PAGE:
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A buzzworthy emergence: Entomologist Austin Jones discusses historic cicada swarm

Last night was the Equinox, which means spring has officially begun. As temperatures rise later in April, a familiar sound will fill northwest Arkansas’ forests and grasslands: the raucous buzz of cicadas. These insects have an unusually long life cycle that requires more than a decade of maturing underground. However, as your eardrums know, cicadas eventually emerge, and this year’s crop of noisemakers will be a little different for some parts of the country. For the first time in more than 200 years, two particular cicada species will emerge from the earth simultaneously, producing a swarm of trillions. 

Ozarks at Large’s Jack Travis sat down with University of Arkansas entomology instructor Austin Jones to learn more about cicadas and this year’s historic population boom. Jones is now dedicated to invertebrates and their study, but he says he wasn’t always this passionate about bugs. He can trace his interest back to an entomology course in college.

The following is an edited transcript of that conversation.

Austin Jones: And I thought, that sounds like an easy A. I know what bugs are- I grew up in the woods. And so, I signed up for it thinking I was going to sleep through it like I did my weather class. And we had to do a bug collection. And every time I went outside with my net, I saw something I had never seen before. And it blew my mind that all this had been around me my whole life. And I was unaware. And so it seemed like the right field of study for me because I love being outside. I love animals. You know, a lot of people don't even consider bugs to be animals, but they don't have a lot of the same rights that vertebrate animals do. But the thought of having something that I could study anywhere was what intrigued me about them. I love the diversity of insects.

Jack Travis: We're going to be getting a whole lot more insects here coming up pretty soon. So, I was wondering if you could just kind of set the scene for our listeners regarding the cicada co-emergence. Why is it so rare? When is it happening? Why do these creatures do an emergence like this? I know that there's some background to that.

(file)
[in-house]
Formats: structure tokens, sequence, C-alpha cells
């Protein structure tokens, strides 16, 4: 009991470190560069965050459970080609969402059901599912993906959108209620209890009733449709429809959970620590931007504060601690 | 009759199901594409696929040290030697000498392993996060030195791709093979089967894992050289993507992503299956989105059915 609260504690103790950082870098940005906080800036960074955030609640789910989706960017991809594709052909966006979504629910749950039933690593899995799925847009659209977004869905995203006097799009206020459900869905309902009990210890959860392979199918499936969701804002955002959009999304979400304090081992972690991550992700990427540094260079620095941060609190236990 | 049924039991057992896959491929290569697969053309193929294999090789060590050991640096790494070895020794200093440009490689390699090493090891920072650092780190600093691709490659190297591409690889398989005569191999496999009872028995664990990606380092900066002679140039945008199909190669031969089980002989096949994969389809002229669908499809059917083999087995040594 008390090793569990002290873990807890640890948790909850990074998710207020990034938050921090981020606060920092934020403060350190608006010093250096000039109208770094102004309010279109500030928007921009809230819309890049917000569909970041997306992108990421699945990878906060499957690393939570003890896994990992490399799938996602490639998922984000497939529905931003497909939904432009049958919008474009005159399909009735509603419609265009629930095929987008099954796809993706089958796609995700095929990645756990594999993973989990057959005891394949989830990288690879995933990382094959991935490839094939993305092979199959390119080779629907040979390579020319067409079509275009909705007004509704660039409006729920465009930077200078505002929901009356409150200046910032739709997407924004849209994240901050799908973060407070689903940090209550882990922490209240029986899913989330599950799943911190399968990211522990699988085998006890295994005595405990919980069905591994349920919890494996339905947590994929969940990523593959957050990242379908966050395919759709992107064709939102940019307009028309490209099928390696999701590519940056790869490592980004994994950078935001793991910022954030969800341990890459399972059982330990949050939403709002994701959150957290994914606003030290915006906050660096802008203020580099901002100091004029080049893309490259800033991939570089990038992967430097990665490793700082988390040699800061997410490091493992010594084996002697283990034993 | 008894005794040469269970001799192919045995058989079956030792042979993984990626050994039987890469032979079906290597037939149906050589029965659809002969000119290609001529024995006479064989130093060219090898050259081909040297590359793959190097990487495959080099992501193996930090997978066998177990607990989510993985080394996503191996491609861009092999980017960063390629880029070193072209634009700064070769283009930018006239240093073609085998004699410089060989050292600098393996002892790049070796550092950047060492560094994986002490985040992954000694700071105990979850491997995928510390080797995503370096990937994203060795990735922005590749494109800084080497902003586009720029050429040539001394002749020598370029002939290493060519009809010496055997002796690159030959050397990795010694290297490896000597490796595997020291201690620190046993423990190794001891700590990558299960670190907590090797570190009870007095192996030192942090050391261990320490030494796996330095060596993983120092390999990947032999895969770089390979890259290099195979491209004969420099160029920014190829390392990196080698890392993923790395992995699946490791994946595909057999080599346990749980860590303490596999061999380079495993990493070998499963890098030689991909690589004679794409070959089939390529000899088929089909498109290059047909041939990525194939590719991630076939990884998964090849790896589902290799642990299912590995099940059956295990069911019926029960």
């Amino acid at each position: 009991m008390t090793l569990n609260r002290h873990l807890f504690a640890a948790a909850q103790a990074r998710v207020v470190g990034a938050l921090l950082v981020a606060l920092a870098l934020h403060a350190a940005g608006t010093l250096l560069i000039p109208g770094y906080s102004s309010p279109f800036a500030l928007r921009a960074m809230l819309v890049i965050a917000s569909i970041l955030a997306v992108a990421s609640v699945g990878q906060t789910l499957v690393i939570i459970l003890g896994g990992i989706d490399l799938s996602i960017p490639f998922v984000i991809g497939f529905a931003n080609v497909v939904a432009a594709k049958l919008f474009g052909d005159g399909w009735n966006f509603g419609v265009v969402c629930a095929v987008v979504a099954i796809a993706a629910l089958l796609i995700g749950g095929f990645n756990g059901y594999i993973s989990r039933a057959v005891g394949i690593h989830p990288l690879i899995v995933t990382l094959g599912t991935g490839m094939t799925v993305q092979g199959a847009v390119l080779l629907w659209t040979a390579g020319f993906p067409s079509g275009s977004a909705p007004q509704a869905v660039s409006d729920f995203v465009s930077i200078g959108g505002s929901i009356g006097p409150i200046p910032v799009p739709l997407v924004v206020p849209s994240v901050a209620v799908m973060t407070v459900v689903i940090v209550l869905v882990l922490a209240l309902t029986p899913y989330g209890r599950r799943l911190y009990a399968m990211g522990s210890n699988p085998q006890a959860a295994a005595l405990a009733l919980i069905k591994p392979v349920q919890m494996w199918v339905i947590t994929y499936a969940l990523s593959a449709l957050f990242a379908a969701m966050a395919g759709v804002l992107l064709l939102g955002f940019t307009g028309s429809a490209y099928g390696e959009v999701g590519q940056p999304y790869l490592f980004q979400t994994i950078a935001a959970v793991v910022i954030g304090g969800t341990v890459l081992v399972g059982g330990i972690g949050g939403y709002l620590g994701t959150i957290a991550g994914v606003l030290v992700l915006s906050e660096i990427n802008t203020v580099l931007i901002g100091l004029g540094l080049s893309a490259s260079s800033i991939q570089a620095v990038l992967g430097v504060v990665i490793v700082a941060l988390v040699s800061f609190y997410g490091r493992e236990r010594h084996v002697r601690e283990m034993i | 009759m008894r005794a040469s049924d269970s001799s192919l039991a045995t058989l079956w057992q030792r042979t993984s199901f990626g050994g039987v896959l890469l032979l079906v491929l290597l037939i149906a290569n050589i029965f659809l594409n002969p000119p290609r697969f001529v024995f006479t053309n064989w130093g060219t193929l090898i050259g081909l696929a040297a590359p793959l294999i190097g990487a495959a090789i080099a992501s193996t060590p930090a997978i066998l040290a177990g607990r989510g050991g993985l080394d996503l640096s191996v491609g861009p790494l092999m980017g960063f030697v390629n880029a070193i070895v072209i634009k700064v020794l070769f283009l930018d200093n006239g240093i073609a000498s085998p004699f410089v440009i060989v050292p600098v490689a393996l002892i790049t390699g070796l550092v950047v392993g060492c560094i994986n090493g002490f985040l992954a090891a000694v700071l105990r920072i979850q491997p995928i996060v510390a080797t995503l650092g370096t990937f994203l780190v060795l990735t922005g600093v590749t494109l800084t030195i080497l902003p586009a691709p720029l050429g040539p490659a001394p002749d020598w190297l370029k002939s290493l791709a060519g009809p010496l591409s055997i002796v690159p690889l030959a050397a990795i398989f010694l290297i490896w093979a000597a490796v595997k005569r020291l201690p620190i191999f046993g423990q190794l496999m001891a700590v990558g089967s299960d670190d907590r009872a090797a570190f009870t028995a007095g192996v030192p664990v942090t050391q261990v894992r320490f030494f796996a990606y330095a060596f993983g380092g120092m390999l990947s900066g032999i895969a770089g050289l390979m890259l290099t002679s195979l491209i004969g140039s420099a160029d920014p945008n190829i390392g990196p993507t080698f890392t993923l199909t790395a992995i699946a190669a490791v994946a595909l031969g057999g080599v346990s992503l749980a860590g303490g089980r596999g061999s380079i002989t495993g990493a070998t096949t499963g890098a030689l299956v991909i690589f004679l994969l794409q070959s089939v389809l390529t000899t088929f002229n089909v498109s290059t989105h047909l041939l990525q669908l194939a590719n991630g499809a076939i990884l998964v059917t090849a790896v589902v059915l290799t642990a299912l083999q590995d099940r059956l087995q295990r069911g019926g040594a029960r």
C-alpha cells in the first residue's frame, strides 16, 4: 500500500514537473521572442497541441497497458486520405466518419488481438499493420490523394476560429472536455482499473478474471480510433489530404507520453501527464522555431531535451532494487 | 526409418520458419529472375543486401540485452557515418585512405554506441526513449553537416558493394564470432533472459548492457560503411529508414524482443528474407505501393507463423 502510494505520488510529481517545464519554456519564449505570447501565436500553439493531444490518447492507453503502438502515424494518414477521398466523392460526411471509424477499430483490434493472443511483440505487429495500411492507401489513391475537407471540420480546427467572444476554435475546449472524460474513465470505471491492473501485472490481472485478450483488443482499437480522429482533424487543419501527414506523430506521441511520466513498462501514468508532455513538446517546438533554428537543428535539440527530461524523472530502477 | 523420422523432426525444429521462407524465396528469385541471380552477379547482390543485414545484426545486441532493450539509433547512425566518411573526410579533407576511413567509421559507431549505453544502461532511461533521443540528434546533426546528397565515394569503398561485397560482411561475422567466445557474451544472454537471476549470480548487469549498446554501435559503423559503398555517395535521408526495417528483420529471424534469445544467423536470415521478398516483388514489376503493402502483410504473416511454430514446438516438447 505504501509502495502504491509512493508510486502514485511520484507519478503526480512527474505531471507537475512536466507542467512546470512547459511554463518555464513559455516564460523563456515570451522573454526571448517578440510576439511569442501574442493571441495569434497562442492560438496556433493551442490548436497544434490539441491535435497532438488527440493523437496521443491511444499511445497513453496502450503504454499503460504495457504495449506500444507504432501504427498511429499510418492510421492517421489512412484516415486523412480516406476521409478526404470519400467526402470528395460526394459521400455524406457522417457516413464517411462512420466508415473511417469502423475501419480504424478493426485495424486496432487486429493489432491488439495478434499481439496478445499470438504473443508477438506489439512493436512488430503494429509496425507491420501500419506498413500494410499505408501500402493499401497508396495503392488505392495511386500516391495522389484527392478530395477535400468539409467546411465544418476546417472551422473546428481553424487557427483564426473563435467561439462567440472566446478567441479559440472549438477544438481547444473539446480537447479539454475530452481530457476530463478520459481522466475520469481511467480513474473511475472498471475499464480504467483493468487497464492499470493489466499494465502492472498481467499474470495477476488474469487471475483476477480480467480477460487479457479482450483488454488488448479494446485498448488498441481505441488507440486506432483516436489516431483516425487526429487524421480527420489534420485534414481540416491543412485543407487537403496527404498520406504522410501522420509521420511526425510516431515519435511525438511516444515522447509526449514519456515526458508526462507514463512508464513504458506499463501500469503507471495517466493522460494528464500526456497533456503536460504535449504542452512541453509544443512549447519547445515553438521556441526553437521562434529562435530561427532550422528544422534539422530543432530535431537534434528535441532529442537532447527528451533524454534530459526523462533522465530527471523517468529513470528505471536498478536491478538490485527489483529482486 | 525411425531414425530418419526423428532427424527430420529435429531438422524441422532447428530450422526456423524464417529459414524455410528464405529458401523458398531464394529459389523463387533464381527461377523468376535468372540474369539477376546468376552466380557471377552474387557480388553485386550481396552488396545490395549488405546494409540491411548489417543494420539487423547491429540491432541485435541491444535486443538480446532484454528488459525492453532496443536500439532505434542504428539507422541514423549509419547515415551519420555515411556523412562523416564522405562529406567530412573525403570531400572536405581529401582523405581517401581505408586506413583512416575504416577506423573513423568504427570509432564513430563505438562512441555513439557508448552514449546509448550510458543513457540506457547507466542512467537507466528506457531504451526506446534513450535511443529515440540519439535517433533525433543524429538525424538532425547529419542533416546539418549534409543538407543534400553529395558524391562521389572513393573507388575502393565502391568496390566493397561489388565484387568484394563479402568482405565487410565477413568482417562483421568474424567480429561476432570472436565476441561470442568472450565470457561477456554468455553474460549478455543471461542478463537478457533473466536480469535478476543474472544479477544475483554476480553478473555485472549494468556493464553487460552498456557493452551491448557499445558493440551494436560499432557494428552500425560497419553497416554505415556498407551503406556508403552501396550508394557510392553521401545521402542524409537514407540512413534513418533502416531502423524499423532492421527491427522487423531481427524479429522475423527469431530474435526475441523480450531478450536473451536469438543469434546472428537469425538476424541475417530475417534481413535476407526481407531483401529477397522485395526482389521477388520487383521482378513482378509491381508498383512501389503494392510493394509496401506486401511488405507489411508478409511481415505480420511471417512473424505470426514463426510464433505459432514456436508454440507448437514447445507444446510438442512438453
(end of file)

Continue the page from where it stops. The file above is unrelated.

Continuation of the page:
Jones: Absolutely. So periodical cicadas are kind of their own group within the family known as Cicadidae. There are about 3000 species of cicadas worldwide. There are about 175 species in the US. There are said to be about two dozen species in Arkansas. So, we've got a good diversity of them here. Magic cicada is the genus of the cicadas known as periodical cicadas. So the ones that we hear about come out in mass emergencies, those come out on two different cycles, some of them come out on 13-year cycles, some of them come out on 17-year cycles. The genetics behind that is really fascinating. We still haven't fully figured out what's going on with the genetics of these emergencies. But what makes this year so buzzworthy, as it were, and cicada comes from the Latin for to buzz. What makes it buzzworthy is that we have two large broods that are coming out in the same year. And with these being prime numbers 13 and 17. That doesn't happen very often. So actually, this would be the first time that these two broods have come out together in 221 years. Now, that sounds awe-inspiring. And especially if you've lived through one of these events before, you know there are billions of these bugs out and about. But with the co-emergence, it's really not going to make that seem more intense in any one location. It just increases the geographical range of where they're going to be emerging. So we have brood. I always get these numbers confused. I believe it's Brood 19 that's coming out in Arkansas this year, their 13-year cicadas, and that's the largest of all the broods that come out. It's going to be synchronous with brood, a northern brood. I think it's Brood 13. And there are only a few areas where you may have an increased population from a normal emergency here and that would be we're about halfway up Illinois, the state of Illinois. So if you live around like Springfield area of Illinois, you may have cicadas both north and south of you coming out that you wouldn't experience on a normal emergence here, but anywhere else, it's just gonna be like a normal periodical emergence.

Travis: Okay, so even though you're in northwest Arkansas and you won't really be experiencing anything different from what normally happens, what are your emotions leading into this? Because, on an entomological level, it's like you said, it's every couple of centuries that this happens. What are your emotions going into this? What's on your mind?